Creating a virtual environment for your project
When working with Python projects, it's always a good idea to create a virtual environment. This allows you to create an isolated environment, separate from the system version of Python. Any changes you make to this virtual environment only affects the single project, nothing else. In this way, it's a very safe way to test your projects as they can be deleted and rebuilt very easily. View the following article for further details.
This is important if you want to run 'pip'. Normally, pip attempts to install in the server's default Python system folder. This does not work since you do not have access to this folder. When you create a virtual environment, pip installs locally under your user, so you'll be able to install anything you like without error.
When you install a custom version of Python, pip is installed with it. You can then create a virtualenv, activate it, then run pip to install modules.
After you install a custom version of Python, you should then create a virtualenv that uses this custom version. Once that's created and activated, you can use pip.
To upgrade the version of pip, you must be using a virtualenv. If you do not create a virtualenv using a custom version of Python 2, pip will use the system version. This will fail to upgrade pip or install packages since you do not have access to certain directories on the server.
If you create a virtualenv, you have full access to upgrade and install anything you like.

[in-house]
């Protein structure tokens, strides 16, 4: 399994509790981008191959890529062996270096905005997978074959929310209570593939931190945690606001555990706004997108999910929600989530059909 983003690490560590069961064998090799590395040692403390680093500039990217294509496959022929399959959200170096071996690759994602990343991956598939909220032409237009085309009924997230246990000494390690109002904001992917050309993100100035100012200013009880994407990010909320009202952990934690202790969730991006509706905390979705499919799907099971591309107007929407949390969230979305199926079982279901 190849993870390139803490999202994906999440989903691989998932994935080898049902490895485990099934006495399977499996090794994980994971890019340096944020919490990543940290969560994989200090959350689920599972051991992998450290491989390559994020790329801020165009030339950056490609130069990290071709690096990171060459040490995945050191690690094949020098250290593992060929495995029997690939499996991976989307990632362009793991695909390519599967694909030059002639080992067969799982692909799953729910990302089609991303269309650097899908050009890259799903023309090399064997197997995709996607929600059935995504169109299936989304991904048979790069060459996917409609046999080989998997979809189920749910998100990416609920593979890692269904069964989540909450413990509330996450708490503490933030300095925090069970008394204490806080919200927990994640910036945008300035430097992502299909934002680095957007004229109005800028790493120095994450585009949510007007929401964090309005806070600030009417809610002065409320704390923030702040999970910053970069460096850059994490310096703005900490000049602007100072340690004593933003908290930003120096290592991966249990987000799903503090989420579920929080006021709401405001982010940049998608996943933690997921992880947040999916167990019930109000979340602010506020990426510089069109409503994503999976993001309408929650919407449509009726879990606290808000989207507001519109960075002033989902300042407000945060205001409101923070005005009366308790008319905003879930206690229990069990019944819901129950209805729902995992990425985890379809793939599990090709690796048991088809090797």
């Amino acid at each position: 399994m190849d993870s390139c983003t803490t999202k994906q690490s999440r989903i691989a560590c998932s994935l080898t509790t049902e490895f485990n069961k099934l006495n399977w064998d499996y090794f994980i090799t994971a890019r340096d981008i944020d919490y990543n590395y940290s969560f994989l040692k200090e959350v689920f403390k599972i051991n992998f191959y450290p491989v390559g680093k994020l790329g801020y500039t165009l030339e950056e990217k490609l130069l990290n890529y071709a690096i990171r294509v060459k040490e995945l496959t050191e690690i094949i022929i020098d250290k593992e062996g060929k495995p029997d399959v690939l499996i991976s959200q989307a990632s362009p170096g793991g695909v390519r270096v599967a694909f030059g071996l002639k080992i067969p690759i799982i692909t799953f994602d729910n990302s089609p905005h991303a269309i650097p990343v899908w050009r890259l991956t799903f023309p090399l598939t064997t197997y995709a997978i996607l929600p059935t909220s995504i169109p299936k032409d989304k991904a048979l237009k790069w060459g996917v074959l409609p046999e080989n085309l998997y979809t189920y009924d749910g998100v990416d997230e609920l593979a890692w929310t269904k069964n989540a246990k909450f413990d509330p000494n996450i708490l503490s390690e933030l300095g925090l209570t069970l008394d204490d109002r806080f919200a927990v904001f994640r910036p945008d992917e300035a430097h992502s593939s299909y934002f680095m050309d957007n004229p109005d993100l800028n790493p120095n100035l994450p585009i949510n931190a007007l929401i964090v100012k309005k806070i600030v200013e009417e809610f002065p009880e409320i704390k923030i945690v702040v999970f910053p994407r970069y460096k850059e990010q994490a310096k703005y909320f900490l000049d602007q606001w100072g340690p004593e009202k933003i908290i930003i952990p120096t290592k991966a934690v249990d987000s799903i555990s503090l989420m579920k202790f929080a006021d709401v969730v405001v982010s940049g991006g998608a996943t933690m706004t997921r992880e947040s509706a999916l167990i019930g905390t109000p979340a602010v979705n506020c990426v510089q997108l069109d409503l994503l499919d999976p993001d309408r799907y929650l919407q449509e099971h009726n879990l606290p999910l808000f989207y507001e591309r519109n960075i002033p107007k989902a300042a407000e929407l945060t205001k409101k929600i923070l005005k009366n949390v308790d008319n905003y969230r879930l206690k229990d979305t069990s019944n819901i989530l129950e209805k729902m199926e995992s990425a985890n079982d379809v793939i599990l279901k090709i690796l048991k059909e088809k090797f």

It's also a good idea to upgrade pip at this point. View the following article for instructions on how to upgrade pip within your virtualenv:
Installing custom modules
It’s recommended that you use pip (in your virtual environment) to easily install custom modules. For example:
(my_project) [server]$ pip install <module>
For example, (e.g., mysqlclient if you're going to use a MySQL database) for your website using pip:
(my_project) [server]$ pip install mysqlclient
View the following links for further details:
After you've created and activated your virtualenv, you may see the following error when installing packages with pip.
SNIMissingWarning: An HTTPS request has been made, but the SNI (Server Name Indication) extension to TLS is not available on this platform.
This usually means you're using a Python version older than 2.7.9. To fix this, install these three Python packages to update older libraries.
(my_project) [server]$ pip install pyOpenSSL ndg-httpsclient pyasn1
You should no longer see those errors when installing.
Please note that due to a Linux Kernel upgrade, installing a version of Python lower than 2.7.15 will fail on all DreamHost servers. If you need to install a custom version of Python, make sure it's newer than version 2.7.15.
If you're using Python 3
If you're using Python 3, use the 'pip3' command instead. For example:
(my_project) [server]$ pip3 install mysqlclient
However you would have already had to install a custom version Python3 in a virtualenv:
View the following article for further details: